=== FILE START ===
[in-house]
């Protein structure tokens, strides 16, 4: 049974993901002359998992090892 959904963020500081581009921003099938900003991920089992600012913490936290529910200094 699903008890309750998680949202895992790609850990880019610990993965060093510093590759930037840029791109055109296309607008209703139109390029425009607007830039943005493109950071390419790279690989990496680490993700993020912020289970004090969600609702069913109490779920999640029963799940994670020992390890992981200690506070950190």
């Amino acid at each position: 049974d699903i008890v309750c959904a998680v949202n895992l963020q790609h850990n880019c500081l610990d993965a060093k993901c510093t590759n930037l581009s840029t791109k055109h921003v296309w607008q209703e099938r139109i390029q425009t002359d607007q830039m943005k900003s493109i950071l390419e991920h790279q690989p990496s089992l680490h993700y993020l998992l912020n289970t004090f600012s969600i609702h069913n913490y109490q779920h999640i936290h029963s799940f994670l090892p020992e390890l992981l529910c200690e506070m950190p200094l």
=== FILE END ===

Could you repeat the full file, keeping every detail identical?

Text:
[in-house]
């Protein structure tokens, strides 16, 4: 049974993901002359998992090892 959904963020500081581009921003099938900003991920089992600012913490936290529910200094 699903008890309750998680949202895992790609850990880019610990993965060093510093590759930037840029791109055109296309607008209703139109390029425009607007830039943005493109950071390419790279690989990496680490993700993020912020289970004090969600609702069913109490779920999640029963799940994670020992390890992981200690506070950190």
């Amino acid at each position: 049974d699903i008890v309750c959904a998680v949202n895992l963020q790609h850990n880019c500081l610990d993965a060093k993901c510093t590759n930037l581009s840029t791109k055109h921003v296309w607008q209703e099938r139109i390029q425009t002359d607007q830039m943005k900003s493109i950071l390419e991920h790279q690989p990496s089992l680490h993700y993020l998992l912020n289970t004090f600012s969600i609702h069913n913490y109490q779920h999640i936290h029963s799940f994670l090892p020992e390890l992981l529910c200690e506070m950190p200094l």